[I will, however, note that they still have not really managed to do anything sensible with the dialogue in that scene. Snape asking Quirrell to ‘decide where [his] loyalties lie’ is still very odd, contrived to sound villainous, and doesn’t sound like a reasonable way to phrase what we know he actually means.]
The film is moving faster now and we rapidly tick through all the business with the mirror (Dumbledore explains things a little more, and there’s no nonsense about socks, which is nice), the Flamel reveal and the entire dragon sequence. After the time they spent on irrelevancies earlier on it seems strange, but there you go. The second Quidditch match with Snape as referee was cut – not that I want more Quidditch, but they’re doing a very poor job of making him look villainous.
Hermione’s the one to remember who Flamel is, in the end, and the rambling about the Chocolate Frog card was cut and features only in a deleted scene. She comes back from the Christmas break and brings her library book to the boys to show them the info. This makes far more sense than the book version.
Norbert was handled far better. Draco tells McGonagall the night the dragon hatches (which he witnesses personally after following the others), making him look a lot smarter and once again less malicious, and the dragon is taken away offscreen afterwards. There’s no contrived idiocy about the children trying to drag a half-grown dragon up to the top of the castle tower, or about nobody realising Ron was bitten by it, or anything else daft.
Once McGonagall takes the points off the Trio, that’s it. There’s no angsty bullshit about the entire school loathing Harry over it. I was very pleased about this because that was really stupid; there’s also less fanboying over Harry in general.
Though once again Neville gets screwed over. Ron is not an acceptable substitute.
The detention in the forest – which has consistently been referred to as the Dark Forest, not the Forbidden Forest – is just as stupid and implausible as the book, and none of the issues regarding unicorns that I ranted about previously were fixed. The scene isn’t interesting enough, I spent too much time noticing how implausibly well lit it all was – and Firenze looks utterly terrible, the CGI is pretty tragic (he’s not even palomino, and presumably there was no budget for Ronan or Bane or for Harry to get a pony ride). Once again Draco accidentally gets some good characterisation; he doesn’t prank anyone, and when he runs screaming from the mysterious unicorn-drinker he goes straight to Hagrid and gets him to come and help instead of just leaving them all to it.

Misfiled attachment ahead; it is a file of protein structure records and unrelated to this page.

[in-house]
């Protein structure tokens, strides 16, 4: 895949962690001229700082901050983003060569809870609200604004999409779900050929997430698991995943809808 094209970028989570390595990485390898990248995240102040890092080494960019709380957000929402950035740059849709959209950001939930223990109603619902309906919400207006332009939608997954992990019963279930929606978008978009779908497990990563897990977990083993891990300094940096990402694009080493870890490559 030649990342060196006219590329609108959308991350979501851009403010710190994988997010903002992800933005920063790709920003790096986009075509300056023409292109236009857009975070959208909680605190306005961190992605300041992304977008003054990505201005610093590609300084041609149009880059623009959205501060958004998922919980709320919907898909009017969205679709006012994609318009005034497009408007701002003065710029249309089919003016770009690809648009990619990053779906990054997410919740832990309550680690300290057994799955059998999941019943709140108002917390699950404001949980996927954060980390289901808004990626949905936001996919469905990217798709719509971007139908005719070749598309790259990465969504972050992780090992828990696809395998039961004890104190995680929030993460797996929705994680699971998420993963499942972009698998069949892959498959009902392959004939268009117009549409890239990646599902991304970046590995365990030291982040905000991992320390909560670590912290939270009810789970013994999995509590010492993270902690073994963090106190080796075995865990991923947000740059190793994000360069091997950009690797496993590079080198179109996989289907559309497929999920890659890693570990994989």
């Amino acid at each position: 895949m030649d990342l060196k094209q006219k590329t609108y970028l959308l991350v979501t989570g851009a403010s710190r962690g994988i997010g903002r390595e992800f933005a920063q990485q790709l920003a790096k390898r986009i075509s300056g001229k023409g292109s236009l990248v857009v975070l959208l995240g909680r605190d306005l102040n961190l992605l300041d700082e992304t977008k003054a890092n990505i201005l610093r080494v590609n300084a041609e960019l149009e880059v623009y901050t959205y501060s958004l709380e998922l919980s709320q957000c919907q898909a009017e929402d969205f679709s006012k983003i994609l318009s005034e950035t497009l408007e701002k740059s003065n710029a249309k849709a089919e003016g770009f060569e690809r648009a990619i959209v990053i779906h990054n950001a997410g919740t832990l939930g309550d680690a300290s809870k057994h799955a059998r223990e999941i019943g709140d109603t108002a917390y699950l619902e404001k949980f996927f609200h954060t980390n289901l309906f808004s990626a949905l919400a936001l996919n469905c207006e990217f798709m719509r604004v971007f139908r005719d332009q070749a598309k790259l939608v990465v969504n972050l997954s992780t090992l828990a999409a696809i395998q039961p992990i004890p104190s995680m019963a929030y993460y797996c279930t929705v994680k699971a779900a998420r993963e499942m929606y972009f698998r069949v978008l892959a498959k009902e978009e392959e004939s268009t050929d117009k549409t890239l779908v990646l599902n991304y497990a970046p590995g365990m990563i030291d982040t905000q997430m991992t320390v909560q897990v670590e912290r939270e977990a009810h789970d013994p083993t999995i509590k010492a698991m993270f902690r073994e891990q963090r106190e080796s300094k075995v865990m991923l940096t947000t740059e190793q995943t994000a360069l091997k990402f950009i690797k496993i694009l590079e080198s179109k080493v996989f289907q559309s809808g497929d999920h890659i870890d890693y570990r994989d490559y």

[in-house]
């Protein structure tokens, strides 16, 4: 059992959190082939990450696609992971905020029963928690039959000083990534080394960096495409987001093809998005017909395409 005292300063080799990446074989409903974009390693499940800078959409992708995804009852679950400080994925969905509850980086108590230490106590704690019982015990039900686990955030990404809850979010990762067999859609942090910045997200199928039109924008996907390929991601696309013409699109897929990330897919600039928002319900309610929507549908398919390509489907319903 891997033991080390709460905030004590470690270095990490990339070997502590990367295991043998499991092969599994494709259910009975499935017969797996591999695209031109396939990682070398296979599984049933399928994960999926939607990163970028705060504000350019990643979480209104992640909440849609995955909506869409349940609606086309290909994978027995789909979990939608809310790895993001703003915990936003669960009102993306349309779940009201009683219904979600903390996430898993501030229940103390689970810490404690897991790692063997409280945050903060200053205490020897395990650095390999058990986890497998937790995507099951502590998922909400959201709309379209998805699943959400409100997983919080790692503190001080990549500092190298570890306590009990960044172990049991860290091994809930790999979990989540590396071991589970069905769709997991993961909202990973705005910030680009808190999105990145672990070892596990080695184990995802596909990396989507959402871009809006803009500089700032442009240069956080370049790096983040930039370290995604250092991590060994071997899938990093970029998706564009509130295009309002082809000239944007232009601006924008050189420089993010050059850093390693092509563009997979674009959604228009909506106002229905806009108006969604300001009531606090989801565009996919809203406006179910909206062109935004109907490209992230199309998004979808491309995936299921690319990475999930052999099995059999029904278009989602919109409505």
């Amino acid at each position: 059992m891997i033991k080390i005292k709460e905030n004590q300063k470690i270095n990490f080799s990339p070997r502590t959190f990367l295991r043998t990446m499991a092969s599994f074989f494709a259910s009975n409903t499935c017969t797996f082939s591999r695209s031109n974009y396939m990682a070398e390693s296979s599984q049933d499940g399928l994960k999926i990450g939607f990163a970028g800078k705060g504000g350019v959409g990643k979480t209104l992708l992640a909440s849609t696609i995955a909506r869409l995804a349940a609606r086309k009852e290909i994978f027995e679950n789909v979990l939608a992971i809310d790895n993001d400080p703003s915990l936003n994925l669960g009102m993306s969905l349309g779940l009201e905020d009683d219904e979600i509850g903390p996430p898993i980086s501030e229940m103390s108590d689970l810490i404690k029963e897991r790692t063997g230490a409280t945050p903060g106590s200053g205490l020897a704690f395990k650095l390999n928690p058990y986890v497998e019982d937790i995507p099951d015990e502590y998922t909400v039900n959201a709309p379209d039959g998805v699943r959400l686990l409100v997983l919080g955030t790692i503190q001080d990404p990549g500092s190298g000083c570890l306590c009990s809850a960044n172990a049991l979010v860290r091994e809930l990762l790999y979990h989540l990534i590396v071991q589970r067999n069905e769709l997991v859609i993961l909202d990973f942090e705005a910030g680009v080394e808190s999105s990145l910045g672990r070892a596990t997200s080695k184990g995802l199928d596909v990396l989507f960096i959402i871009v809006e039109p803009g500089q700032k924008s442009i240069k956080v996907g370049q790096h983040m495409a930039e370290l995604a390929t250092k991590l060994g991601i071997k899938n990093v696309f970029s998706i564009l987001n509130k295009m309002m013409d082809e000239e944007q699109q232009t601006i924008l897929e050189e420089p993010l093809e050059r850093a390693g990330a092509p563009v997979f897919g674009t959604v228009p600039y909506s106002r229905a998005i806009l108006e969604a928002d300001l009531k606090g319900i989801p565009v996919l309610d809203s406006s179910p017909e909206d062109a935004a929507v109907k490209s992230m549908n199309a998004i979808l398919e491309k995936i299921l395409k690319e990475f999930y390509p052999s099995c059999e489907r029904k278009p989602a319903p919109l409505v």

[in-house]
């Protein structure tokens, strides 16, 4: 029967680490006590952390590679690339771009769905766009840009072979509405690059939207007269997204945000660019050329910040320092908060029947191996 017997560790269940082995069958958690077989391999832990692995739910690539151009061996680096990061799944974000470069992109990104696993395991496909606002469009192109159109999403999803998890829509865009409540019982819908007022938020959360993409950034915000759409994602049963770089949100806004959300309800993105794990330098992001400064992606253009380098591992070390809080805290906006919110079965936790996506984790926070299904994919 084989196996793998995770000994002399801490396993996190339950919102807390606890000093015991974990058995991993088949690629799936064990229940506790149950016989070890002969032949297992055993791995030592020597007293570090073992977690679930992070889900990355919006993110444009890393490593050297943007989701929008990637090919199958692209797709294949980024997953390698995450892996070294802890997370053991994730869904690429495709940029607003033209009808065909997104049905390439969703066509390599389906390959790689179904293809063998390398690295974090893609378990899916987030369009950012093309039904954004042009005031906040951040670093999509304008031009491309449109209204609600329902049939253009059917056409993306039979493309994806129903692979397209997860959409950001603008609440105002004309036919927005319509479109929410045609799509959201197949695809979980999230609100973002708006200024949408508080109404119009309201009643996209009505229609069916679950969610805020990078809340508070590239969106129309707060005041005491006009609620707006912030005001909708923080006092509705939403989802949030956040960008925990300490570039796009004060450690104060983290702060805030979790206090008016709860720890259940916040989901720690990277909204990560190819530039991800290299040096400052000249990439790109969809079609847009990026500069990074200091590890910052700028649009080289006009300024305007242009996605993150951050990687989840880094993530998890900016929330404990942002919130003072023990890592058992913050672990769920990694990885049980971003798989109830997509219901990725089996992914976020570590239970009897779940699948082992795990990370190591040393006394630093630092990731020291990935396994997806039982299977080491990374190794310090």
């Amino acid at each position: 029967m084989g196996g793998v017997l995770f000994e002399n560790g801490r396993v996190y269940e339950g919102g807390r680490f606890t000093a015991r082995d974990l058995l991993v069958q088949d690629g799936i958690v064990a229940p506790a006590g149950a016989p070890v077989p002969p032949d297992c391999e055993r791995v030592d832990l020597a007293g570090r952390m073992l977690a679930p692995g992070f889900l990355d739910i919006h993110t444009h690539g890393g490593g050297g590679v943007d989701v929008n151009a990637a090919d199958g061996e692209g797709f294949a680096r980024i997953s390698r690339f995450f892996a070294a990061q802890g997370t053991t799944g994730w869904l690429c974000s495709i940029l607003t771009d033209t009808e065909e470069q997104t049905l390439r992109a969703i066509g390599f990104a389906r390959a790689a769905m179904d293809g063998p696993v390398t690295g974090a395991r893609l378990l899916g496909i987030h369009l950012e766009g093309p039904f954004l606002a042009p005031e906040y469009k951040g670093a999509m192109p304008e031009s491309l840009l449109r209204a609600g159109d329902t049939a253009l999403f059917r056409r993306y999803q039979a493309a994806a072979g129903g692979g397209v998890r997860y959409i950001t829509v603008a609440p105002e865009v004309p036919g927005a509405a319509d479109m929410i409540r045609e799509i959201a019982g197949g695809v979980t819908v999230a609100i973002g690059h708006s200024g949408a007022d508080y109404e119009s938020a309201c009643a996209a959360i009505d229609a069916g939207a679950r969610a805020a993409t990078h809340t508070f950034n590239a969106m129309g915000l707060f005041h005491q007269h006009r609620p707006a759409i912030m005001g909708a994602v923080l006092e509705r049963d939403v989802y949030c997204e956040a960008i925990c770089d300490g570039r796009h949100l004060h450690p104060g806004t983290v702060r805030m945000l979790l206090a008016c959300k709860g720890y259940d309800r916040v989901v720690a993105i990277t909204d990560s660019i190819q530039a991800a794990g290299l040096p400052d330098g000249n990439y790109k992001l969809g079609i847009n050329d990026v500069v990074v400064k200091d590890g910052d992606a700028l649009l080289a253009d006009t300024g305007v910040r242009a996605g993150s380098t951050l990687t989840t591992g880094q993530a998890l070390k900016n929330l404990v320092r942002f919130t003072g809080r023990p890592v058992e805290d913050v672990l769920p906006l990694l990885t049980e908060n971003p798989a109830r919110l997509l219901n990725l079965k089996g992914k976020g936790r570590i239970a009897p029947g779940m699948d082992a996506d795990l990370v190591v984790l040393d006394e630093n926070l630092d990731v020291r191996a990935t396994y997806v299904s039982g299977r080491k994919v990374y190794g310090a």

Harry contributes to the fail dialogue:
“I think if he’d had the chance he might have tried to kill me tonight.”
He did have the chance, Harry. He’s had plenty of chances. Though interestingly Harry’s not insisting that this was Snape; it’s not clear who he thinks it is, actually. The film seems to be treating it as though this was Voldy already returned.
The film continues to rush hastily towards the finale. Should have cut some of the earlier filler. It does at least improve the timeline at this point, though, the Trio don’t sit around for weeks waiting for something to happen – which also means less rabid insistence that Snape is evil, which is good since we’ve barely seen him do anything remotely suspicious. Instead there’s a very short scene referencing that oh hey they had exams at some point before they try to talk to McGonagall and are told that Saint Dumbles has conveniently fucked off.
Someone remembered that Neville exists, and he gets to appear long enough to implausibly threaten to try and beat the Trio up before Hermione paralyses him. This would have made more sense had they not cut the earlier scene where Draco did the same thing to him and thus told us that the spell exists.
Fluffy’s scene is extended to make it as dramatic and stupid as possible. I’m not going to dwell on it, I’ve already commented on some things in the book posts anyway.